Our lives are marked by the decisions we make. Where and how we fill our time, who we spend it with… the answers will sculpt new possibilities whilst excluding others. Our decisions can change the lives of other people too, perhaps never more so than in our increasingly interconnected world. By the time I’ve dressed and breakfasted, I’ve interacted with continents and communities – through the source of my coffee, the makers of my clothes, the components of my phone… This knowledge can sit heavily; we need to be enabled to make daily decisions aware of – but not paralysed by – the impact they will have.
Over the years, I’ve come up with a system; a series of questions I try to ask myself when making a new purchase. It is an evolving approach, informed by conversations, reading, mistakes. And it minimises the helplessness that can arise when becoming aware of how our globalised world means our pop into the local shop can have far-reaching ramifications.
My aim is to:
- Minimise my consumption in the first place. As a global population, we are using up resources more quickly than the planet can replenish them. One of the best things I can do to live sustainably is to consume less stuff in the first place.
- Make sure any items bought are not just good for me, they’re also good for other people and the planet.
When considering a purchase, I try to answer the following questions in order. If the answer is ‘no’, I move on to the next question:
- Can I manage with out it? e.g. most things if we’re honest.
- Can I borrow it? e.g. polyfiller for the walls when moving house, a dress to wear at a wedding, a book from the library.
- Can I pick it up second-hand? e.g. hanging baskets for the garden from freecycle, almost all of my clothes from charity shops/clothes swaps.
- Can I buy it with great ethical credentials? I find rankings websites invaluable because they’ve done a lot of the research already e.g. Ethical Consumer allows you to adjust what you’re looking for depending on your main sustainability concerns.
- Can I buy it from the most ethical high street shop? Someday maybe I won’t need this buyers guide because there won’t be ‘ethical alternatives’, there’ll just be stuff. It will all be made to the top ethical credentials as standard. Until then, limitations on availability or access sometime mean I can’t avoid the high street. In those instances, I look at Ethical Consumer or the Good Company Guide e.g. I spent nine months looking for secondhand brogues. Failing that, and with the options under question 4 beyond my budget, I went for a good quality pair from FatFace which ranks highly on the Guide. They’re two years old and still going strong.
Throughout this guide, that is another factor I’m thinking about: is it built to last? So many products are cheaply made and designed to be replaced quickly; doing so means more resources needed for the new while the old one lingers in landfill.
A while ago I attended the launch of a new website for Buy Me Once, a company dedicated to helping people to buy items that will last decades, in some cases centuries. The launch was a chance to engage with a community of people dedicated to long-term buying; a community that Tara Button is dedicated to creating. She reminded us that the number of items that break within five years has doubled since 2011. Buy Me Once enables us to shop another way.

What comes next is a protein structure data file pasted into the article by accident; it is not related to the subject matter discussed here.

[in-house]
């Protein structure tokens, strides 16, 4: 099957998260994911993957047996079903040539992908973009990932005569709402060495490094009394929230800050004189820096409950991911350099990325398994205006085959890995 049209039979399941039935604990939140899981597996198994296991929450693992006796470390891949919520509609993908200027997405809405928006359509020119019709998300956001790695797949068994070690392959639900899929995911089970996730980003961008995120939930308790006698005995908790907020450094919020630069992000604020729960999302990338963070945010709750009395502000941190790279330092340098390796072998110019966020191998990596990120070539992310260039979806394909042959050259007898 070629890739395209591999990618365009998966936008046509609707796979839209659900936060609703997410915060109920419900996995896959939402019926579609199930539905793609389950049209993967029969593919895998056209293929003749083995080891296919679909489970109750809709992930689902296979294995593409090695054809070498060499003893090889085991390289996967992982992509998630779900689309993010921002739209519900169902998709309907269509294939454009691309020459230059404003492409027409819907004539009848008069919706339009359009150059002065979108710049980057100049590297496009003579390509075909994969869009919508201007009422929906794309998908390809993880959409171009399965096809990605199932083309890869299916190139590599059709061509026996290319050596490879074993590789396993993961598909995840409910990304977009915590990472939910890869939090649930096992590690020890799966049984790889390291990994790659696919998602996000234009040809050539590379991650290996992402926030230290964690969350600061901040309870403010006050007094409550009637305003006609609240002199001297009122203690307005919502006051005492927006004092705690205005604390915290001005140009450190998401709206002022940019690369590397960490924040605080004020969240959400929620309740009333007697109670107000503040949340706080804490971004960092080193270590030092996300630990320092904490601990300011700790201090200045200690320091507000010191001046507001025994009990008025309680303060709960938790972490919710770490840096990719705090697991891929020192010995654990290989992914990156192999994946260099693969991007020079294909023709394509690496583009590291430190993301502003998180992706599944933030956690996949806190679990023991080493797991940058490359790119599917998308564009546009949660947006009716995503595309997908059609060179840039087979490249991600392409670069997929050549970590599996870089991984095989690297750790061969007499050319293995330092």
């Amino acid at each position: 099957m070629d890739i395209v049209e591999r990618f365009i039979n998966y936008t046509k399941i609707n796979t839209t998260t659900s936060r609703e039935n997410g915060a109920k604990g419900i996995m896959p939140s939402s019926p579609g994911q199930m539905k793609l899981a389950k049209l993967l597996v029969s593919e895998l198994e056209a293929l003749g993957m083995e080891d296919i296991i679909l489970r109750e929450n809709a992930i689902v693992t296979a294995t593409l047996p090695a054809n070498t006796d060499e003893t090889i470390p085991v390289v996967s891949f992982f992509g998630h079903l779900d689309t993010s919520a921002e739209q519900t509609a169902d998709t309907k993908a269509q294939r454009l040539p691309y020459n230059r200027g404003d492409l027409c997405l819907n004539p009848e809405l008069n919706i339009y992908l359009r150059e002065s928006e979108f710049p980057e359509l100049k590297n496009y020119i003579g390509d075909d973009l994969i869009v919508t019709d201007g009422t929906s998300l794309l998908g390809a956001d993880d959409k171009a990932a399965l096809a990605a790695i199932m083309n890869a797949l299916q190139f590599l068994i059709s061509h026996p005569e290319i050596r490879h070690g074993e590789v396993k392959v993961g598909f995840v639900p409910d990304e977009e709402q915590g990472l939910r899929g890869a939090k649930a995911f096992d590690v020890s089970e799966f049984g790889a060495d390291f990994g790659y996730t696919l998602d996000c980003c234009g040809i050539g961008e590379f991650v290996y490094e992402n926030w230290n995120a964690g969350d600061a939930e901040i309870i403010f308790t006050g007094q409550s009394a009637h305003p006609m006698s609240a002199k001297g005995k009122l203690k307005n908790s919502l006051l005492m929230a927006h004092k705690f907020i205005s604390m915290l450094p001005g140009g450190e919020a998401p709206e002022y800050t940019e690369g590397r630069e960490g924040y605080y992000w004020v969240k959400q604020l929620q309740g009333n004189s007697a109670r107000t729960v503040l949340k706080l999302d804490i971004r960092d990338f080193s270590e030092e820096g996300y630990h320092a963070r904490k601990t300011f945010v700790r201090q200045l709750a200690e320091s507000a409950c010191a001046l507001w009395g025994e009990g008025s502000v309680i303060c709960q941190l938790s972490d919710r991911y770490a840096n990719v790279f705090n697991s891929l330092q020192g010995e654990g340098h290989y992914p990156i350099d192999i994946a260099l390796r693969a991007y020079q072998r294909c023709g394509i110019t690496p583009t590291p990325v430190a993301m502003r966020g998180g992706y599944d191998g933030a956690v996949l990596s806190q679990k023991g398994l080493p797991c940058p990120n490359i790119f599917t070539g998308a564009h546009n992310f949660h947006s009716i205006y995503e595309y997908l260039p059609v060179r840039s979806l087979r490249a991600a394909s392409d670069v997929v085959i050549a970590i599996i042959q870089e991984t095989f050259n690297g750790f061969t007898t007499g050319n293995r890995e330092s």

As well as profiling a range of products, I enjoyed chatting with and tasting crepes cooked by Mark J. Henry, from SolidTeknics. His company makes cooking equipment with multi-century warranties. The choices we make don’t just impact across the world; they reach into the future. The following generations could be deprived of the resources we used up, or, as I prefer to hope, using a 21st century pan on a 25th century hob, still going strong.
Thank you to Buy Me Once for inviting me along to the launch.
How do you decide what to buy? I’d love to learn what helps you to navigate sustainable consumption.
Today’s soundtrack: Regina Spector // Remember Us to Life
5 thoughts on “6 questions for ethical shopping”
Excellent – ‘Buy me once ‘ is so right: “buy cheap” is not only more resource wasteful in item production and distribution (and probably using exploited labour) but also in the use of other energy and resources trying to fix, and then find a replacement.
Absolutely! It’s very counter to the tendency to fast and cheap consumption that is usually so prevalent and so damaging to the natural world, and often the people producing the products.
I like the way you’ve laid out your questions in a hierarchy. I tend to think of my ethical shopping choices as trade offs between, say, buying second hand or fair trade or packaging free or made to last. Sometimes these criteria align but often they’re in conflict, so your idea of having a predetermined order in which to prioritise things sounds very helpful.
I also love the ethos behind Buy Me One 🙂
Thanks Rach – let me know how you find it. I’d love to learn from your experience of it. It’s not always really neat and tidy, but it at least helps to start to think through the choices we make.
It’s great isn’t it!